How to stay safe during your summer road trip

Driving down summer roadways may seem safer than crunching through winter ice and snow. But summer is the most dangerous time on the highway, with the highest fatality rates coming in July and August.

The Insurance Institute for Highway Safety said the average 116 traffic deaths a day in those months result partly from more cars on the road and vacation travelers driving in unfamiliar locations. If you're among those hitting the road, you can boost your chances of getting the family to your destination and back home safely by carefully preparing your car and knowing how to react in dangerous summer situations.

Here's a look at some key areas of preparation and alert driving:

Tires are crucial

In checking that your vehicle is ready for the summer road, make sure your tires aren't worn. In a new report, AAA compared braking performance on vehicles traveling on wet roads at 60 miles an hour with new and worn tires. With worn tires, a car took 87 feet longer to stop than one with new tires. That could be the difference between stopping in time or hitting a pedestrian or the car ahead. 

Some advice for checking your tires:

  • Give them the coin test. Slip an upside-down quarter into the tire treads. If you can see all of George Washington's head, it's time to buy new tires. AAA says old tires should be replaced when the tread wears down to one-eighth of an inch, which is sooner than laws and regulations require in many states.
  • Keep checking the tires every few days while on the road. Make sure they're inflated to the recommended pressure. Underinflated tires can lower your gas mileage and in some cases become a safety issue. If you have a recent model car, it may have a tire pressure alert that lights up on the dashboard when any tire is 25 percent below correct pressure.

Rainy roads raise hazards

AAA tested tires on wet roads because driving in the rain reduces your control and means it will take you longer to stop. So follow the commonsense advice to slow down when it's raining. Some other tips:

  • Avoid using cruise control in the rain. You can respond more quickly without it.
  • Know what to do if the car hydroplanes -- when the tires lose contact with the road completely. Don't hit the brakes, which can cause the car to skid. Keep a light pressure on the accelerator and steer gently in the direction you want the car to go, advises Michelin tire expert Ron Margadonna.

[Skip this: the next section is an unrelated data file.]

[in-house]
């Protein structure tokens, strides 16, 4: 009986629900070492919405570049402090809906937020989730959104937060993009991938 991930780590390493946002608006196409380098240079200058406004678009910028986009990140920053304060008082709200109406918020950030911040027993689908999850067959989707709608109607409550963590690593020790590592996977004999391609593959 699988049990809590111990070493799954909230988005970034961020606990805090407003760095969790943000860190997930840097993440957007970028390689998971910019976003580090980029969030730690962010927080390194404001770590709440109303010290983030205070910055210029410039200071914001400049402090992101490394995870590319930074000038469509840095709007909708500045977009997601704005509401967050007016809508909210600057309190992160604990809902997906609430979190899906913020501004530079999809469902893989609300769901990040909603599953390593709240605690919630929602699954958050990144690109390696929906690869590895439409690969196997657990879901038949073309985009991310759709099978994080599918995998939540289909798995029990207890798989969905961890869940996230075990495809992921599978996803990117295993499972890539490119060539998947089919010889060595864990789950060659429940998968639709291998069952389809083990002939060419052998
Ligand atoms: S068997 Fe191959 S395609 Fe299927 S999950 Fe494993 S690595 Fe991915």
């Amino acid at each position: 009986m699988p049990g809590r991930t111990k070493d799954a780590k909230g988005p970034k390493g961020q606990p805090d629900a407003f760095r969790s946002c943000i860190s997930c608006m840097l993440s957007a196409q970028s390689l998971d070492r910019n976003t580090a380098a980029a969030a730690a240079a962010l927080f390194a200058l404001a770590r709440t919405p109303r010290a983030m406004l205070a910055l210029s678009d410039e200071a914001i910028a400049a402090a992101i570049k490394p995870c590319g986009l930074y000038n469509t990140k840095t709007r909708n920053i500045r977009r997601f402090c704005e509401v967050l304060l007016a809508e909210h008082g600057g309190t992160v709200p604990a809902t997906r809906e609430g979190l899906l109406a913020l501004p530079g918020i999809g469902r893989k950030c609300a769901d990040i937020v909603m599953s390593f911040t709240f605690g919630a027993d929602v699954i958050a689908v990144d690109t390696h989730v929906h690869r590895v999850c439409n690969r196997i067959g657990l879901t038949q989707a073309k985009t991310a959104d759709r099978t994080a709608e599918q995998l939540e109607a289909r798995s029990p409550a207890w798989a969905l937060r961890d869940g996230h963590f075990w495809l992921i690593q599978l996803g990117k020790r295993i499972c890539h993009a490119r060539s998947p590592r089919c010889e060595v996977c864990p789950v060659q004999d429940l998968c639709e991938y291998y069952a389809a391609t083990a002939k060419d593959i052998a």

Construction sites signal danger

Summer is a great time for vacation driving. Unfortunately, it's also the best time for road repair or new road construction. Since cars often must slow suddenly and then change lanes at such sites, accident possibilities are multiplied. Construction and maintenance sites have averaged 773 fatal accidents per year, according to the latest figures from the Centers for Disease Control.

Be extra alert near construction sites for these signals:

  • Read road signs carefully and merge early if you need to change lanes.
  • Keep watching both your side mirrors. Aggressive drivers may try to change lanes suddenly even where there isn't enough space. 

Remember also that accidents aren't the only thing that can spoil your vacation. AAA expects to answer 7.7 million calls for assistance this summer from travelers whose cars have broken down.  

So before you leave home, make sure your battery is at full strength. In addition, don't forget your spare tire (if your car has one) -- it should be fully inflated. Double check that your oil and other engine and brake fluids have been changed according to manufacturers' recommendations.

And just in case, be sure to pack jumper cables and a strong flashlight. 

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    Jerry Edgerton, author of Car Shopping Made Easy, has been covering the car beat since Detroit companies dominated the U.S. market. The former car columnist for Money magazine and Washington correspondent for Business Week, Edgerton specializes in finding the best deals on wheels and offering advice on making your car last.